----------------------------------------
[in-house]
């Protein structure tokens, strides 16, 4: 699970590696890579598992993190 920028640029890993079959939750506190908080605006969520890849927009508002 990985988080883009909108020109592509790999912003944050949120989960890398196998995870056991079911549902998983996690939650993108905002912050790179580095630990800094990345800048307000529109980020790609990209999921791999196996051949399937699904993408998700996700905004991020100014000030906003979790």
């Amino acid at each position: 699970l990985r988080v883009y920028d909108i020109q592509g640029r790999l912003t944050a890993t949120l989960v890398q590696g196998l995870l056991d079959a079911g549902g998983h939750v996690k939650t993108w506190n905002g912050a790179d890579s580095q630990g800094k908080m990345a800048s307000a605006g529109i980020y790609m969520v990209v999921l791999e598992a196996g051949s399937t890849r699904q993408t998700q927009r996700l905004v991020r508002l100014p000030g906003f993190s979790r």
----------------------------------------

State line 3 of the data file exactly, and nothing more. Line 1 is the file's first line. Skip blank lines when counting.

């Amino acid at each position: 699970l990985r988080v883009y920028d909108i020109q592509g640029r790999l912003t944050a890993t949120l989960v890398q590696g196998l995870l056991d079959a079911g549902g998983h939750v996690k939650t993108w506190n905002g912050a790179d890579s580095q630990g800094k908080m990345a800048s307000a605006g529109i980020y790609m969520v990209v999921l791999e598992a196996g051949s399937t890849r699904q993408t998700q927009r996700l905004v991020r508002l100014p000030g906003f993190s979790r």